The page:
All of this sounds fine and dandy but like I said before, there are the occasional twinges of fear. My mother and I were talking the other day and I expressed that I like to put my best foot forward at all times and try not to do anything that will embarass myself. For instance, this blog is actually a leap for me. Under normal circumstances, I would not be blogging about an endeavour for fear of public failure but I did it. I started a blog letting anyone who reads it know that I want to open my own public relations firm. Mom told me one simple thing: Do it while you’re afraid.

She’s right. If I never took this first step, I would not still be considering this career path. It’s scary and it’s exciting and I’m all in. Can’t wait to see what happens tomorrow but tonight is preparation: researching the energy snack market and trying to nail down a niche.

Fun stuff.


Originally posted on PRSay:

So you’re thinking about starting your own PR firm. It’s a little nerve wracking, no doubt, but there’s never been a better time to launch. With the economy rebounding, bonus checks and tax refunds on the way, nothing should hold you back from taking the entrepreneurial plunge.

Of course, there are many considerations to contemplate before quitting your job and taking that plunge. Let’s explore.

It’s A State Of Mind

Optimism, confidence and a small dose of fear are perhaps the most important qualities for anyone starting their own firm. When I started FRAUSE in 1998, it took me a while to acquire these assets, especially confidence. I knew I could make the jump; but things like paying the bills without an income and putting food on the table were worrisome.

As a matter of fact, it took me 10 years between knowing I was ready and actually doing something. What pushed me over the edge was a piece of advice I received from a long-time colleague and friend who said, “Just do it. You won’t believe how many friends you have out there who want to help until you actually commit.”

He was right.

Colleagues, friends and strangers come out of the woodwork when you confidently decide to start your own business. One friend gave me office space for seven months. Another gave me a computer to use until I could pay him for it. Many more spread the word that I was in business. And best of all, the phone started ringing.

Hundreds of “start your own business” books line bookstore shelves. I didn’t read one. The business training I received at Hill & Knowlton and DDB, plus a certain level of intuition, was more than enough to set me on the right track. Here are a few key factors every aspiring PR agency owner should keep in mind:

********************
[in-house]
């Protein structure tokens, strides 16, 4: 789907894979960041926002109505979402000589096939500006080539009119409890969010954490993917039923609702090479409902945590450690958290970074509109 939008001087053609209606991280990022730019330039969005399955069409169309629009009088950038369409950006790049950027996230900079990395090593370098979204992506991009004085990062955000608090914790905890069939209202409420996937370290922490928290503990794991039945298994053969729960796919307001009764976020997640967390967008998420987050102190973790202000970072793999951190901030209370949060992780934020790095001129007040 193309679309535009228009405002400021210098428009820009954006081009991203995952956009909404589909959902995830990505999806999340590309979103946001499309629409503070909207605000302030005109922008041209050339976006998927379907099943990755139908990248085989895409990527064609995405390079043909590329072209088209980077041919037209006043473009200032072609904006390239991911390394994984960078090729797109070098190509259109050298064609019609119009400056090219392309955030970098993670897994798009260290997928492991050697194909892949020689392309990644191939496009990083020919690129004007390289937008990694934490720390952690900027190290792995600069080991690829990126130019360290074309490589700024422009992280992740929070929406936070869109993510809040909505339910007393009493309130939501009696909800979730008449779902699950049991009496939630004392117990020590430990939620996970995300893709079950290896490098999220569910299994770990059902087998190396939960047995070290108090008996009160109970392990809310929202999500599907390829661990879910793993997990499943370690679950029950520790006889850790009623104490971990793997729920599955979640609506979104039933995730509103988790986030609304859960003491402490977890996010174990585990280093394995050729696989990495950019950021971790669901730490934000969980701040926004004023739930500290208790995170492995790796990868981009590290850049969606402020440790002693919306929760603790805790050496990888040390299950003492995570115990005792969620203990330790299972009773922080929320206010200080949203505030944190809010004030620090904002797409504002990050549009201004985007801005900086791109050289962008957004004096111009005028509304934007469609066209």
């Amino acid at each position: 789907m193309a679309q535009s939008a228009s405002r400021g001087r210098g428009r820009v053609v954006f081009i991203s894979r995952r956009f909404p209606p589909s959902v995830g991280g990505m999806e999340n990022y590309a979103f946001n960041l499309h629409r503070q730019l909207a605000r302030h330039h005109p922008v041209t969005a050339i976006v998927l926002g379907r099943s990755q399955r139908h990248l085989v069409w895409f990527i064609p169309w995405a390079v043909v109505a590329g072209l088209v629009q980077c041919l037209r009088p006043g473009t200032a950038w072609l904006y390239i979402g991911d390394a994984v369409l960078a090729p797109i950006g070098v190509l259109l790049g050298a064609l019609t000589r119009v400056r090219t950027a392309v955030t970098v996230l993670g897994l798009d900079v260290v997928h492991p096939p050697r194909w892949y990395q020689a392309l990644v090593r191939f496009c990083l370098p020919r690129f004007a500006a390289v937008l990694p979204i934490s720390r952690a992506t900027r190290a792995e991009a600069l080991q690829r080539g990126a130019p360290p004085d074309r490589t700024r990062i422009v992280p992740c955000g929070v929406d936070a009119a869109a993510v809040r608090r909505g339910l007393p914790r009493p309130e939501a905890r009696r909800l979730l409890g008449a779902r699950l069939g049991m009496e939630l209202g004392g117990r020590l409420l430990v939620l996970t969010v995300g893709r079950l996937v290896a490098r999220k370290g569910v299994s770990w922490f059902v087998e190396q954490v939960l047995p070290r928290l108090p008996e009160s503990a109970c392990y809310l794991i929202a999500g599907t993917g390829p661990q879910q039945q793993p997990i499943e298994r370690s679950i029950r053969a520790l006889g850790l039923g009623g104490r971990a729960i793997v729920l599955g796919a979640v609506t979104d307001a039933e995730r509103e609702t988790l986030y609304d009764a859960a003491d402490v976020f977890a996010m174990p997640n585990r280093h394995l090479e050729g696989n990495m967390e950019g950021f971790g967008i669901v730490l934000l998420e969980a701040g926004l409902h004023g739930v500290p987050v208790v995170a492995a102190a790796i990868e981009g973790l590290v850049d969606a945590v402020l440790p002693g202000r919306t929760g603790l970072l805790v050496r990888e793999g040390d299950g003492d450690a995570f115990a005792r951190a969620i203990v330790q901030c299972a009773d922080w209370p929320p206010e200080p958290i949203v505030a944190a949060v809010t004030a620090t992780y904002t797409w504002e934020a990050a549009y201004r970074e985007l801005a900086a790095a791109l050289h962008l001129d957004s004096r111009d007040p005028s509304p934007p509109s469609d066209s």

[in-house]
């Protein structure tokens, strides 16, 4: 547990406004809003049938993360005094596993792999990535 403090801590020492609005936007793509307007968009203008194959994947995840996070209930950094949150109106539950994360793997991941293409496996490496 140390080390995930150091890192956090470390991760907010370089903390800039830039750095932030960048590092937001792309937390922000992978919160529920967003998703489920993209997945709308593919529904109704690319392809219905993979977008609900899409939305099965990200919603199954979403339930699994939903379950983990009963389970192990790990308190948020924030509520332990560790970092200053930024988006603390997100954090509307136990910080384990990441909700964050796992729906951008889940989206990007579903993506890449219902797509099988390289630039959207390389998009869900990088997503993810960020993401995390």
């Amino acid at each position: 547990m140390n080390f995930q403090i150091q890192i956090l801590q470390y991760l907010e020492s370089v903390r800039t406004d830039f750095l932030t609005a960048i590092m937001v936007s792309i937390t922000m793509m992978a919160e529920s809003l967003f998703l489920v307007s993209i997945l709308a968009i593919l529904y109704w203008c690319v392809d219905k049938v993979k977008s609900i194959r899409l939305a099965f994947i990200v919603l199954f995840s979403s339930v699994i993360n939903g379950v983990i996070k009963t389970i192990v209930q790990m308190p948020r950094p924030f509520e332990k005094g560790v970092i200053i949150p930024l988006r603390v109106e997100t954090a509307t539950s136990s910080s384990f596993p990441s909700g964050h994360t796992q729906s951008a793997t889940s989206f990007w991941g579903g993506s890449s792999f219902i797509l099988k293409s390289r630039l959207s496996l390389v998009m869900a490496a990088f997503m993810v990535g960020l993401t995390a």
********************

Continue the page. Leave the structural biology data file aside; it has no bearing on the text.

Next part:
• Relationships Are Key. Assuming you have solid professional skills, your contacts and relationships are your most important new business asset. Work them like there is no tomorrow.  Start dialing and emailing for dollars immediately; but not while you are in the employment of others. It is unethical and could be illegal.
  • The 30-60-90 Rule. Generally, it is going to take approximately 30 days to attract your first client(s). Unless you ask for an advance upfront (some clients will pay a month retainer in advance), your first invoice to clients won’t go out for 60 days from your launch date. If all goes well, you will start seeing cash flow in 90 days. And, once cash starts following never let it stop.  In short, you will need at least 90 days of cash and short-term credit staying power. You don’t need long-term credit or capital if you do this right. I started my business on $72 and a Visa card with a $6,000 limit. I have never borrowed a dime to finance the agency.
  • No More Than Two Owners. Years ago I thought I needed partners to make an agency work. While partners may bring business and professional skills, plus some level of anxiety reduction, they cut into your ability to maximize opportunity and freedom. I say go it alone. Or if you must, maintain at least 50 percent equity in your firm.
  • Resist The In-Home Starter Office. Resist the temptation to start your business at home. The PR business is all about personal relationships with clients and employees.
  • Hire A Good Bookkeeper. You have plenty to do in launching your firm without having to worry about aggregating time reports, doing the billing and paying the taxes. Utilize the skills of an expert bookkeeper to help set up your books and pay the bills. You will also want them to create your balance sheet, profit and loss statement and statement of cash flows. Those three reports are a must-have for all business — new or old.
  • Don’t Worry About Size. Based on your business vision, size might matter; but don’t focus on that at the expense of more pressing matters. To maintain a healthy business, you must grow with a sustainable profit of at least 7 percent annually. And you’re ready to hire a new employee when your wage expenses (salary and employment taxes) are about 45 percent of fee income.

Big Rewards Await

There are a myriad of additional details and concerns to consider before you open your doors, but don’t be afraid to take the plunge. Owning and running your own firm can be hugely rewarding; especially in providing you an opportunity to hire, train and work with some of the best and brightest.

You’ll know you have made it when a new client calls and tells you that you just won the business. That’s when reality hits and you have to perform. At that moment, you’re finally in charge.

When I fell in love

It all just seemed so glamourous the way she explained it all. She stood there about 5’8″ in her heels and beautiful black wrap dress, obviously well made as you could see the quality in the barely there stiching. She told the class about her exploits as a publicist for a talent agency called Vanguard and how she balances it all along with being a mother. She almost seemed magical as the words, “Dress like you’re eveyone else’s boss,” came from her mouth. At that moment watching her in my public relations class, I knew what I wanted to do.

She explained that the job was not all glitz and glamour. That you have to fight to earn and keep respect of your peers and media influencers who you want on your side. She told us that your personal life may occasionally take a hit for the sake of your work schedule. That everything she’s gotten, the people she’s met and the things she has, she’s worked for them and it is wholly possible for any of us to do it to.

That was nearly three years ago when I sat in that class room listening to my professor’s good friend and I knew that I would go into public relations.